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Jane Harman denies CQ report she was heard on NSA wiretap lobbying for AIPAC officials

April 20, 2009 |  9:28 am

California Democrat Jane Harman

Rep. Jane Harman, the Venice Democrat, has long denied allegations that she lobbied the Justice Department to reduce spying charges against top officials at the American Israeli Public Affairs Committee, the powerful pro-Israel advocacy group.

According to the original story, Harman was said to have promised this lobbying help to a suspected Israeli agent in exchange for his assistance in getting House Speaker Nancy Pelosi to award her chairmanship of the House Intelligence Committee -- a post Harman has long coveted.

But CQ's Jeff Stein, quoting intelligence sources, today added a new wrinkle to the allegations. He reported that Harman was heard on a National Security Agency wiretap telling the Israeli agent she would “waddle into” the AIPAC case “if you think it’ll make a difference.” And that she apparently ended her conversation with that ever-popular farewell among friends, “This conversation doesn’t exist.”

Harman issued a furious rebuttal today. In a prepared statement, she said:

These claims are an outrageous and recycled canard, and have no basis in fact. I never engaged in any such activity. Those who are peddling these false accusations should be ashamed of themselves.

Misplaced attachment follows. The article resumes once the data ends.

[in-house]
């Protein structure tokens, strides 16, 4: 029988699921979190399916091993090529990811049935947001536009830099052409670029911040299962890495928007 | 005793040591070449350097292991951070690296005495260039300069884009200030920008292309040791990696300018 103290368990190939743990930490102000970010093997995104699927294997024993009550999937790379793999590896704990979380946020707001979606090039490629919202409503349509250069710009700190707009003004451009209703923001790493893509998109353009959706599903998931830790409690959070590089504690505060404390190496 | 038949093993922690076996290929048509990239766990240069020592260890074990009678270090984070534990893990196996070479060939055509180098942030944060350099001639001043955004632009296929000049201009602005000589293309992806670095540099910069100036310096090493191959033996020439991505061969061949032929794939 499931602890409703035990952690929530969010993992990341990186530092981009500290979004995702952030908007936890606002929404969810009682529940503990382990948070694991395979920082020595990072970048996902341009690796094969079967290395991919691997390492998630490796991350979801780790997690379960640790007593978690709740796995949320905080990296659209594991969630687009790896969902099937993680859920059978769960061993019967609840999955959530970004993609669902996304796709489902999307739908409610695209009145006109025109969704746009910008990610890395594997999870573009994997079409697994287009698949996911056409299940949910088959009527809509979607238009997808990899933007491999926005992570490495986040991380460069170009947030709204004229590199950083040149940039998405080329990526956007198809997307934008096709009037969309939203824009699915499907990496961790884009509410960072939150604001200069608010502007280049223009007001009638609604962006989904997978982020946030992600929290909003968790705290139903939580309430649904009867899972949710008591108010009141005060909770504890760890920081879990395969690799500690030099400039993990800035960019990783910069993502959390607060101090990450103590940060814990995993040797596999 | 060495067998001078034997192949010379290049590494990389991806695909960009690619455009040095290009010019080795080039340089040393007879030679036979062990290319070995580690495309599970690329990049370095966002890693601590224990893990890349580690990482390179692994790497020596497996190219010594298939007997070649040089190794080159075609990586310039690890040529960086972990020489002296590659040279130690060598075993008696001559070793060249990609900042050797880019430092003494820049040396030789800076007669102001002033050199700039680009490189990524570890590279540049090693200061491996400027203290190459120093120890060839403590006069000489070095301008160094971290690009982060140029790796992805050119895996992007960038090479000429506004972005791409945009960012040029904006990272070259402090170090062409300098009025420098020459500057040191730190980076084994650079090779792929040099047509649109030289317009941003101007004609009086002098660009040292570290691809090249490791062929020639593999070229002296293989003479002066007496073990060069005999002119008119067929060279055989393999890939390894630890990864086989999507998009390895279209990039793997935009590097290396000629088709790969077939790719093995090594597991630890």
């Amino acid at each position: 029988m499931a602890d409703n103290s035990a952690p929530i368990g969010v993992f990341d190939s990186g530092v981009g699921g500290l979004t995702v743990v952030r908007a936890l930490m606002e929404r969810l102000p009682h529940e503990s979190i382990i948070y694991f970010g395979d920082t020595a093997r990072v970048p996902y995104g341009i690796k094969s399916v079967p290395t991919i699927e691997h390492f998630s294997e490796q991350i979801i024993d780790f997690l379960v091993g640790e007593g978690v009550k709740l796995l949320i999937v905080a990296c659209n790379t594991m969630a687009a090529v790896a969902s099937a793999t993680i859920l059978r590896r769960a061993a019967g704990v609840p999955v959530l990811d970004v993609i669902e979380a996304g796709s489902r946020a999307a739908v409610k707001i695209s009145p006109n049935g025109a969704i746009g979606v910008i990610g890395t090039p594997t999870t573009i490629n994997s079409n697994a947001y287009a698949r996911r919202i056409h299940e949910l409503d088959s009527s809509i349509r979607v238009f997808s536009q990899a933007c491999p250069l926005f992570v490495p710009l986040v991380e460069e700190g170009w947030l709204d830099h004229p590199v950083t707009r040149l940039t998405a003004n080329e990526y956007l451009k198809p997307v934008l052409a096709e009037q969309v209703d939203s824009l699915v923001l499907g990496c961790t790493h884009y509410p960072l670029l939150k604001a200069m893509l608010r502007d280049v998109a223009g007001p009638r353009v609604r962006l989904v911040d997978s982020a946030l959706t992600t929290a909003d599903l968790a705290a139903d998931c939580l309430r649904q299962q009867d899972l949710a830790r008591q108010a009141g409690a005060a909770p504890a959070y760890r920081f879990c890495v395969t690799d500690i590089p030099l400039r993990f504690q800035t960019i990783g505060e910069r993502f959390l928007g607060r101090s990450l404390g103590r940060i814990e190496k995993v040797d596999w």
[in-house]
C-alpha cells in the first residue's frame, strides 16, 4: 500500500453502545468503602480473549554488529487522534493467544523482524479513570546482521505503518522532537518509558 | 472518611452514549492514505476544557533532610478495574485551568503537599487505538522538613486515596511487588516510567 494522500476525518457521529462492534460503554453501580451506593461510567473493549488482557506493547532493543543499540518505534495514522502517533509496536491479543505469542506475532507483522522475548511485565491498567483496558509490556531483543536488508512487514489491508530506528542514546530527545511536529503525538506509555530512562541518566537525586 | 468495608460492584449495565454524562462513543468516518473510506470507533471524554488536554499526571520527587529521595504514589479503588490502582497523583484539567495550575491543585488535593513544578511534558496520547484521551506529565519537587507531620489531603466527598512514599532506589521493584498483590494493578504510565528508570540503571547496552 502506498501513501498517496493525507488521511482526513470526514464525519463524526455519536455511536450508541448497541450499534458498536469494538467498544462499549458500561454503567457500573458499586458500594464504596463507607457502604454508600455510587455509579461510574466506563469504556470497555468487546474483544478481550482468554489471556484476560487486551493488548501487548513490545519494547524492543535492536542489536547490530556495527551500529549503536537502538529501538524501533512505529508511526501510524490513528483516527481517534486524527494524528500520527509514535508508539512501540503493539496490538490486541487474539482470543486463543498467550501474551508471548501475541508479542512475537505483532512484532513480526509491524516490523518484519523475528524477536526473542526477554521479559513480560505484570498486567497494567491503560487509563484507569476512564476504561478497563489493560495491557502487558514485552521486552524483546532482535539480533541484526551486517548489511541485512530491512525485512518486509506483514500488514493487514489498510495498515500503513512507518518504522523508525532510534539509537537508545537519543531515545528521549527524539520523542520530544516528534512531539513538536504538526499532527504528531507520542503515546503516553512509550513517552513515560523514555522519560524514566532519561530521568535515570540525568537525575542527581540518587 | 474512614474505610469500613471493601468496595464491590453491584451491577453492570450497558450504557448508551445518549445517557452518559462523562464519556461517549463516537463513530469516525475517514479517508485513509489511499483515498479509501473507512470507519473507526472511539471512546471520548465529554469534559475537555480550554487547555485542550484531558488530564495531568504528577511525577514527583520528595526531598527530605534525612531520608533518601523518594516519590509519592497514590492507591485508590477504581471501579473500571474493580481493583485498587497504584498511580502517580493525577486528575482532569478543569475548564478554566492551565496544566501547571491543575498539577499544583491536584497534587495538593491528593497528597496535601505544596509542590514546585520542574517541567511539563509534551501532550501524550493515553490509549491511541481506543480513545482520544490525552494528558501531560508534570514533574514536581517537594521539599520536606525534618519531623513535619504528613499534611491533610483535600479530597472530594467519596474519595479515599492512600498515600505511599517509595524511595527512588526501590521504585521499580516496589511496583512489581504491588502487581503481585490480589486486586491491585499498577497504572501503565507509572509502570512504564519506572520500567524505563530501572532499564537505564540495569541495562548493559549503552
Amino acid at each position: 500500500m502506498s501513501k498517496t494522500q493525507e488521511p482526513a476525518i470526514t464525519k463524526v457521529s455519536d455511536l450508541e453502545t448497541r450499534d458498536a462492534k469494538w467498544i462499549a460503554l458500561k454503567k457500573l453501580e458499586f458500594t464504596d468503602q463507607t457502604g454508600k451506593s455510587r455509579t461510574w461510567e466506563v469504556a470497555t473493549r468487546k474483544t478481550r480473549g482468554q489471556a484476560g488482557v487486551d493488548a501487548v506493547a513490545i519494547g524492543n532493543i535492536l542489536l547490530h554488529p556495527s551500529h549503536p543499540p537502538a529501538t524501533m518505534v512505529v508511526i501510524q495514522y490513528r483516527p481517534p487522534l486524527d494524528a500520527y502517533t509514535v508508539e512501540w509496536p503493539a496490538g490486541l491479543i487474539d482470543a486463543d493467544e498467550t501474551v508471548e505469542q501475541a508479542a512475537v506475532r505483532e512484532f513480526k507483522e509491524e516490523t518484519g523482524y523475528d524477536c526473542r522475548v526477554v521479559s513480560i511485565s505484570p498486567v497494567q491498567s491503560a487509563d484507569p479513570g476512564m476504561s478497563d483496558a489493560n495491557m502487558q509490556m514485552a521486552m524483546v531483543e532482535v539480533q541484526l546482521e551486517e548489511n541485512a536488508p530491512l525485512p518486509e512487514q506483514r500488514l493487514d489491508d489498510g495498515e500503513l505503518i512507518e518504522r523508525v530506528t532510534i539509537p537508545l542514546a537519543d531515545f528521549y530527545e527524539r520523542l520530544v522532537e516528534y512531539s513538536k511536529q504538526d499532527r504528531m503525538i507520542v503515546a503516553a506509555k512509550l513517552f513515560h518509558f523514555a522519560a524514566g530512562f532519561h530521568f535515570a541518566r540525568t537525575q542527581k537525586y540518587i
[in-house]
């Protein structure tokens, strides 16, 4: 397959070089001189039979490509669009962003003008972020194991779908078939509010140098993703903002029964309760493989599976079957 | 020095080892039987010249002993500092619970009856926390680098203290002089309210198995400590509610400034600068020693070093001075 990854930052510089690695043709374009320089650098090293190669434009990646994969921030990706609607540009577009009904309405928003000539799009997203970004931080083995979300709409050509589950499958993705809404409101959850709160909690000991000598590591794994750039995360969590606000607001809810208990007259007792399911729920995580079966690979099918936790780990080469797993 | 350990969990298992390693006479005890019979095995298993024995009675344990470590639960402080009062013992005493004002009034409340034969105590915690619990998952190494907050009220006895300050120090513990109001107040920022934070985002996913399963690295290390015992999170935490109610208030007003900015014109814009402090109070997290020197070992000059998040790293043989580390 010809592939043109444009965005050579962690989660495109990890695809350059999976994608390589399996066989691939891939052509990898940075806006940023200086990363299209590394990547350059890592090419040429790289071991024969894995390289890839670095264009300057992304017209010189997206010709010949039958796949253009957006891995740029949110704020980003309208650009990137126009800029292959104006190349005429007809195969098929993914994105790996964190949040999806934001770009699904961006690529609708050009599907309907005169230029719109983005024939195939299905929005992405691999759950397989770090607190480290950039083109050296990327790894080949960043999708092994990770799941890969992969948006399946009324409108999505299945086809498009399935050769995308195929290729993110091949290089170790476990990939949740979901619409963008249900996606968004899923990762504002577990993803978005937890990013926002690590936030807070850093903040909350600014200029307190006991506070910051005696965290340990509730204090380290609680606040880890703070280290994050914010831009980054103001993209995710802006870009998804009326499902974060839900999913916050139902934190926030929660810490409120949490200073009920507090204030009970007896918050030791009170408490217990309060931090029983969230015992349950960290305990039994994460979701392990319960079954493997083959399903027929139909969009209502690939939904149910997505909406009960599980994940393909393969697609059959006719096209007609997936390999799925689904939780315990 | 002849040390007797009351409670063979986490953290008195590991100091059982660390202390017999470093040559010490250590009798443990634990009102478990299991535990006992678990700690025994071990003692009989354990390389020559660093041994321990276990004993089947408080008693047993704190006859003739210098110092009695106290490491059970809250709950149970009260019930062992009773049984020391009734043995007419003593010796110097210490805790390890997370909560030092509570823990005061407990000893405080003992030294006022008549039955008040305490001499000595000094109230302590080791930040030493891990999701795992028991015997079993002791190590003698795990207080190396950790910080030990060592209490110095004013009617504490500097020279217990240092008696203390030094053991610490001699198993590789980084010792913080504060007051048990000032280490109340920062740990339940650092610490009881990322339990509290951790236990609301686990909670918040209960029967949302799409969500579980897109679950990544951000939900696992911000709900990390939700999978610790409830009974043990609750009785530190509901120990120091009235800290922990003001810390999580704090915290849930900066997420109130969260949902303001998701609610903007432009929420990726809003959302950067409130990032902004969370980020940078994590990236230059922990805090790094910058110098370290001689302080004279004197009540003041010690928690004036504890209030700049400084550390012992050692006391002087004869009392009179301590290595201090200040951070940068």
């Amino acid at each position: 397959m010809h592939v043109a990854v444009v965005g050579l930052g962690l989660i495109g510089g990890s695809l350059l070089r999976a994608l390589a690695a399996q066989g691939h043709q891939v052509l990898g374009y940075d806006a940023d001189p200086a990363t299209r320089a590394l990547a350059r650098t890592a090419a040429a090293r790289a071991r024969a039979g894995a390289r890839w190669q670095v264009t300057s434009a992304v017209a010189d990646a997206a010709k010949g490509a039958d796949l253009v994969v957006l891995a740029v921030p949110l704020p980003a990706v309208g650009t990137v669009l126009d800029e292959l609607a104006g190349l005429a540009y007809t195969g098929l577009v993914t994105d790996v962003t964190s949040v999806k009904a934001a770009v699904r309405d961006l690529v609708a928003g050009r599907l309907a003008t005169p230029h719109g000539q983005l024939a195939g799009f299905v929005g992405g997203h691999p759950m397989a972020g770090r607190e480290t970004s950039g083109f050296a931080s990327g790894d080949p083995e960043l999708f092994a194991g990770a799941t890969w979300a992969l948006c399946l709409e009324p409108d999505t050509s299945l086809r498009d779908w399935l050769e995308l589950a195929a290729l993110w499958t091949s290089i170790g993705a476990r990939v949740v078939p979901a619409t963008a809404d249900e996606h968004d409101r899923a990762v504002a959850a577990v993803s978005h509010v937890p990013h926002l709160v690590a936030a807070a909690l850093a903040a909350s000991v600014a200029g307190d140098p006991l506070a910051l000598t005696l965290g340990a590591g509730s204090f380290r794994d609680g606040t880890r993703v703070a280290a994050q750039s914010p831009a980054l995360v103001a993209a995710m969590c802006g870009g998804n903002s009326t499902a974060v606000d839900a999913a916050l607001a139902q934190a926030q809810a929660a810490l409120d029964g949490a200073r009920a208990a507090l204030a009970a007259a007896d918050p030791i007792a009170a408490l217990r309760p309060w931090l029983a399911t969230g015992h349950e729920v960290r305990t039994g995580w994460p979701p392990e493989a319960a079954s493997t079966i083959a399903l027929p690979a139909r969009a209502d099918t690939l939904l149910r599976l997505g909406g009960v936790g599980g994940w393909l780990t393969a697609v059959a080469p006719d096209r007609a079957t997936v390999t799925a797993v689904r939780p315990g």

As Stein said, "It’s true that allegations of pro-Israel lobbyists trying to help Harman get the chairmanship of the intelligence panel by lobbying and raising money for Pelosi aren’t new." Neither, he said, is the allegation that the FBI dropped its investigation of the case for "a lack of evidence."

What is new, Stein said, is word from intelligence sources about the court-approved NSA tap, and about this nugget: those same sources say the case was dropped not for lack of evidence but because of pressure from Bush Atty. Gen. Alberto Gonzales, who apparently hoped in return that Harman would help President Bush win approval for its warrantless wiretap program.

Pelosi never did give Harman the chairmanship, passing her over for Sylvester Reyes, the El Paso Democrat who became the first Latino to hold the job.

Many at the time criticized the new speaker for the move, decrying it as a blatant play for the Hispanic vote and wondering if Pelosi nursed a catfight-like grudge between two wealthy, powerful, fashionable California Democrats.

In light of this new story, Wonkette speculated this morning that maybe the feud was less a war of fashion and hairdos than "dirty intelligence."

-- Johanna Neuman

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Photo credit: Associated Press

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